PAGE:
Whenever there’s talk of a looming recession or uncertain times ahead, it’s good to know your options in case you need to reduce your workforce. Many times, business owners believe their only or best option is to lay off a portion of their employees. However, we encourage businesses to consider furloughs as an option as well.
What is a layoff?
When a company finds itself struggling and unable to support their workforce, layoffs are a common option. A layoff typically includes a severance package of some kind, which may include a few weeks of pay or other benefits to assist the employee in finding their next position. Because the worker was laid off and not fired, they can apply for and receive unemployment, and it will be a strike against the company with their unemployment insurance. While layoffs certainly reduce overhead and can help a company survive a difficult period, they are not without drawbacks or costs.
What is a furlough?
A furlough is another option, and one that should be considered more often than it is. A furlough involves a mandatory leave of absence for specific employees, but one that comes with the expectation of returning to the position. Generally, there is a defined period of time for the furlough, which gives the company time to see what the market looks like, secure more business, or generally shore up finances. Because people who are furloughed remain active employees of the company, they retain their insurance and benefits.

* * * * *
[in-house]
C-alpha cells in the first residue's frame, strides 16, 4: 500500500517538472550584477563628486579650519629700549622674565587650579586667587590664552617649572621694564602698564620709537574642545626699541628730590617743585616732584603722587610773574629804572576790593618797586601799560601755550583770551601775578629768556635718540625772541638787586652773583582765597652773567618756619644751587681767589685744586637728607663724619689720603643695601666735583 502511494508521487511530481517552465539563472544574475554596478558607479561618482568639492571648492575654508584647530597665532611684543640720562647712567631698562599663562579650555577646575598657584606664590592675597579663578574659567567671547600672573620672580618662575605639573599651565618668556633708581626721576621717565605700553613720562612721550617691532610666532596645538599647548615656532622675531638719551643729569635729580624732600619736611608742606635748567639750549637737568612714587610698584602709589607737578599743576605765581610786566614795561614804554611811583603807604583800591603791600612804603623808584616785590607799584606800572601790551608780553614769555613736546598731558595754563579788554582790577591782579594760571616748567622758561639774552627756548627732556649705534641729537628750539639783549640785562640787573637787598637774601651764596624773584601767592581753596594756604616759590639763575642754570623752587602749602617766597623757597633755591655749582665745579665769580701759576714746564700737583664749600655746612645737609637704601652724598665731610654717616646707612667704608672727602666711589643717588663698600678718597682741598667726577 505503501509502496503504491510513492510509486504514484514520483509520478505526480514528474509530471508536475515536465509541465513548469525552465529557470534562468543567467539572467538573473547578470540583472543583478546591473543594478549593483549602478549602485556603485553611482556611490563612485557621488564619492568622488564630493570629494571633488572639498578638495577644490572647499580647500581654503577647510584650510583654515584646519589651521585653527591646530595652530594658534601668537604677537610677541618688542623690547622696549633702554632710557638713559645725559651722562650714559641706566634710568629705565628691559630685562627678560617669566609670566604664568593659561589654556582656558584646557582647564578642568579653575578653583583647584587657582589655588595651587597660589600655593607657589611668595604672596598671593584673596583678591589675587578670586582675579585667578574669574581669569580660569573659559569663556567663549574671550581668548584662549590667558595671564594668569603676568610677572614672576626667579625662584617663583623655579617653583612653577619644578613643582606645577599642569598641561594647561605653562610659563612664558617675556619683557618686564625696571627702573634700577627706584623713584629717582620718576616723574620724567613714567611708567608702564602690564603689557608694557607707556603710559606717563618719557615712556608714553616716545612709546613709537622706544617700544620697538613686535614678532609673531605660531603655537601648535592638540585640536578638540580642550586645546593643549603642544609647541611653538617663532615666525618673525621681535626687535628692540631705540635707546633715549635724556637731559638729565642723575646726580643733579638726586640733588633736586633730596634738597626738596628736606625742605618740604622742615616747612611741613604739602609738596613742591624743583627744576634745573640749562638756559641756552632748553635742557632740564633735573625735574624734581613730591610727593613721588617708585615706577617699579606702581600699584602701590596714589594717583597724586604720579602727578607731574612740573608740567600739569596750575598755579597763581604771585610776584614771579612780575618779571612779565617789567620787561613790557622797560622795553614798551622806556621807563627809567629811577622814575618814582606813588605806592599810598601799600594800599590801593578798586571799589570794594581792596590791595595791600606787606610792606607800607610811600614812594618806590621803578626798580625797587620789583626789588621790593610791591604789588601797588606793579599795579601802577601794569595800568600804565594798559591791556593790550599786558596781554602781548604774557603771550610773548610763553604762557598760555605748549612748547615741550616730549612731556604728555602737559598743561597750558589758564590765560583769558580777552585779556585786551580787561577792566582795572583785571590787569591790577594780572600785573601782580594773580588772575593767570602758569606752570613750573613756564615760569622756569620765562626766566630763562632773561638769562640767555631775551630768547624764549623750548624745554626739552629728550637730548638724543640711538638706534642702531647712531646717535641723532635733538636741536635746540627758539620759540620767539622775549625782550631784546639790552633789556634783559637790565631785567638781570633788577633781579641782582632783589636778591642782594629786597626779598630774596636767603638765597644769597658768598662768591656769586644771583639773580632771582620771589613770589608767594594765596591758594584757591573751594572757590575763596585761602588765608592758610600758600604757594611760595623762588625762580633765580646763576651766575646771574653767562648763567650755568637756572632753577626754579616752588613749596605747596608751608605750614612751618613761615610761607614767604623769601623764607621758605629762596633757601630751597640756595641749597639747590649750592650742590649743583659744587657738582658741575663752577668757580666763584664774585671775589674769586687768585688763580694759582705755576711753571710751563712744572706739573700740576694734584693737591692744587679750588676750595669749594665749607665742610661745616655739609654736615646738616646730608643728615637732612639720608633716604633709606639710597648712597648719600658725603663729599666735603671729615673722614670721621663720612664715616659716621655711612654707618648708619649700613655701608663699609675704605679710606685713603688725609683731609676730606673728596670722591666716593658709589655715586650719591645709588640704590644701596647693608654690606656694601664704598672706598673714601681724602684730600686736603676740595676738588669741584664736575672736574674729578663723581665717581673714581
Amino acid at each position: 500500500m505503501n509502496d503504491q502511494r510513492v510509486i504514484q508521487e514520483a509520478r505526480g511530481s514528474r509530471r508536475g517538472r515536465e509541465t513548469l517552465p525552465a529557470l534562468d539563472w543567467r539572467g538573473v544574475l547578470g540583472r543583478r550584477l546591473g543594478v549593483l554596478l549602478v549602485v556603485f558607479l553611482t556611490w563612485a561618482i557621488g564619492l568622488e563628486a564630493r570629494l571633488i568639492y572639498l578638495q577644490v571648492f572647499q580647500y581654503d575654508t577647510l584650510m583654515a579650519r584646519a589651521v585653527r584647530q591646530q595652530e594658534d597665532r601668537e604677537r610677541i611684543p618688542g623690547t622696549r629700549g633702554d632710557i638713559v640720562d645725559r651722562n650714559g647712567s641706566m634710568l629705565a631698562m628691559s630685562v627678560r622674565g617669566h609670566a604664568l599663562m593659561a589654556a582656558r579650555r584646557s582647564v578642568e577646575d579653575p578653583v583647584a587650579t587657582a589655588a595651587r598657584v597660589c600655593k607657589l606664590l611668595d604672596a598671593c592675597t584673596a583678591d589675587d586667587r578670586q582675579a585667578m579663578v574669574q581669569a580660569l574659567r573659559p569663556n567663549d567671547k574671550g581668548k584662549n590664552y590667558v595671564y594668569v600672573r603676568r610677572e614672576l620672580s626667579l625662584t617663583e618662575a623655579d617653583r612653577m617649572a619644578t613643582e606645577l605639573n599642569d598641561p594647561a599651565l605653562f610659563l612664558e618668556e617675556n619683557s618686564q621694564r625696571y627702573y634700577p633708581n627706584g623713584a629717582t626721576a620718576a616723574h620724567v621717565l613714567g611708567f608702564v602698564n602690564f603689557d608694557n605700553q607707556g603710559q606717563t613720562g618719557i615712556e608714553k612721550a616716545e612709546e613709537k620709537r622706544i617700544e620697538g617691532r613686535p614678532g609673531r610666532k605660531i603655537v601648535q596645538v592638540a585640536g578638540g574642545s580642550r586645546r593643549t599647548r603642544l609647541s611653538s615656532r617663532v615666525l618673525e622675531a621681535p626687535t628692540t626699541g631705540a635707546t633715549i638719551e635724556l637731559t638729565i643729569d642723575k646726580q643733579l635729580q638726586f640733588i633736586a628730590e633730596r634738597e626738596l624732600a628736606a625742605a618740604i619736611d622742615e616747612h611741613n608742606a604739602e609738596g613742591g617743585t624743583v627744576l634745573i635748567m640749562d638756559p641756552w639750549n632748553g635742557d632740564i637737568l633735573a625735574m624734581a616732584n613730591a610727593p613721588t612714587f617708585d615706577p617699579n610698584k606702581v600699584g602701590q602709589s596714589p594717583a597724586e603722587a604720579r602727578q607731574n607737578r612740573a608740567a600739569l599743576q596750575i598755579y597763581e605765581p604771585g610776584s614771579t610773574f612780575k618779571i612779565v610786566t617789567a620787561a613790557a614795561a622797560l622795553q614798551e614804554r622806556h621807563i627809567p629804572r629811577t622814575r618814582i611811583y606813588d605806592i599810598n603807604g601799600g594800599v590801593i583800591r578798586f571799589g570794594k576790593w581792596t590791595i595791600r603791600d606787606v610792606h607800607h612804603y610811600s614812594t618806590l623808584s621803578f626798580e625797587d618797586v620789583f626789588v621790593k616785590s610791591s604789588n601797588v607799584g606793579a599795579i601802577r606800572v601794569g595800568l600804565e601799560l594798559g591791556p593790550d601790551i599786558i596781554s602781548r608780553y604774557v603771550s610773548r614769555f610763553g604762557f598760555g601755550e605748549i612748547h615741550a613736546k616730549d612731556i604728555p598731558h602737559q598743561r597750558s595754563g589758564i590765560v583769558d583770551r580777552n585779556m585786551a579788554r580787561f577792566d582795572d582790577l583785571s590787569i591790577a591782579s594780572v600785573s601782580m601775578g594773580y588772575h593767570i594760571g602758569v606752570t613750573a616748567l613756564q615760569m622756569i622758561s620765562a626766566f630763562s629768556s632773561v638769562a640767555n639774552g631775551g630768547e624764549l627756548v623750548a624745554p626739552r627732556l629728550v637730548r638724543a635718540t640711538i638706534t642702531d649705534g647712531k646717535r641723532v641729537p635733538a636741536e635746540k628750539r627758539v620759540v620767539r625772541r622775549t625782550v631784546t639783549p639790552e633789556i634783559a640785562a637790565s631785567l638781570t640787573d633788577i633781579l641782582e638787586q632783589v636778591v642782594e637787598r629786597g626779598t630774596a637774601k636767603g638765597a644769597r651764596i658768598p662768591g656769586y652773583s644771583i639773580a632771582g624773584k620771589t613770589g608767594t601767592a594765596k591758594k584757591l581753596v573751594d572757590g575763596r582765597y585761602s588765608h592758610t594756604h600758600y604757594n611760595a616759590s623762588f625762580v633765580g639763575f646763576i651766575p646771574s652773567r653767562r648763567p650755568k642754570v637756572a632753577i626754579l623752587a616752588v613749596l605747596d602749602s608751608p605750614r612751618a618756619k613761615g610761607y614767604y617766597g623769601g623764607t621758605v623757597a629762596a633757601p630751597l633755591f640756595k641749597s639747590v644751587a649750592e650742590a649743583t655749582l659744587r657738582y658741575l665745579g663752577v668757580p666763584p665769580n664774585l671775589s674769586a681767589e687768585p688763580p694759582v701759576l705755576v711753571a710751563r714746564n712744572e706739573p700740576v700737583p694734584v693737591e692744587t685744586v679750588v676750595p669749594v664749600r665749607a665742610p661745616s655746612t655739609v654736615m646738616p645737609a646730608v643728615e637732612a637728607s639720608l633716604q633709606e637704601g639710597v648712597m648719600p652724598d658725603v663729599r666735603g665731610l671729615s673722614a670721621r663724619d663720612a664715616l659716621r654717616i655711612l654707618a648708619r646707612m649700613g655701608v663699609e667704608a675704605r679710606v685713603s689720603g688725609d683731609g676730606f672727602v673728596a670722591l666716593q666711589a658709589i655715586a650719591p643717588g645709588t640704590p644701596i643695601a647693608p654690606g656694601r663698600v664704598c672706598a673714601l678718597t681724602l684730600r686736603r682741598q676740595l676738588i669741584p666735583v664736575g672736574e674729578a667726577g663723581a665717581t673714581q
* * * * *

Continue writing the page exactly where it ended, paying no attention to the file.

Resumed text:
When is a furlough a better option than a layoff?
There are situations in which a furlough is both better for the company and preferred by the employee. From the company side, furlough offers a chance to have immediate relief from salaries without the cost of a severance package. There’s a lesser chance of your best employees working for your competition, and your unemployment insurance will not have to pay out either. When it’s time to bring employees back, you won’t have the overhead of hiring and training new team members. At that time, you can work out the terms of any insurance premiums the employee needs to repay for the furlough period, or you can opt to pay them in appreciation for those employees sticking with the company.
Often, employees are laid off or furloughed during times of recession, when many companies are downsizing. In that economy, forgoing salary but having a job to return to after the furlough period may be easier than beginning a job search. For many laid-off employees, the loss of benefits is as big of a hardship as loss of income. Rather than paying COBRA or going on the marketplace for insurance, they are still covered during the furlough. Any benefits that are determined by tenure, like 401(k) contributions and PTO accumulation, are also preserved.
Presenting an employee the option of a furlough also signals to them that they are wanted in the company, even if times are tight at the present moment. The knowledge that they are a valuable part of the team can make the difference between an employee staying or moving on to the competition.
If your company is crunching the numbers and concerned about your current workforce size in comparison to projected revenue, be sure to weigh the pros and cons of a layoff versus furlough.
Need help analyzing where your company stands and making a decision of layoff versus furlough? The WhyHR team can help you develop a plan and communicate it to employees.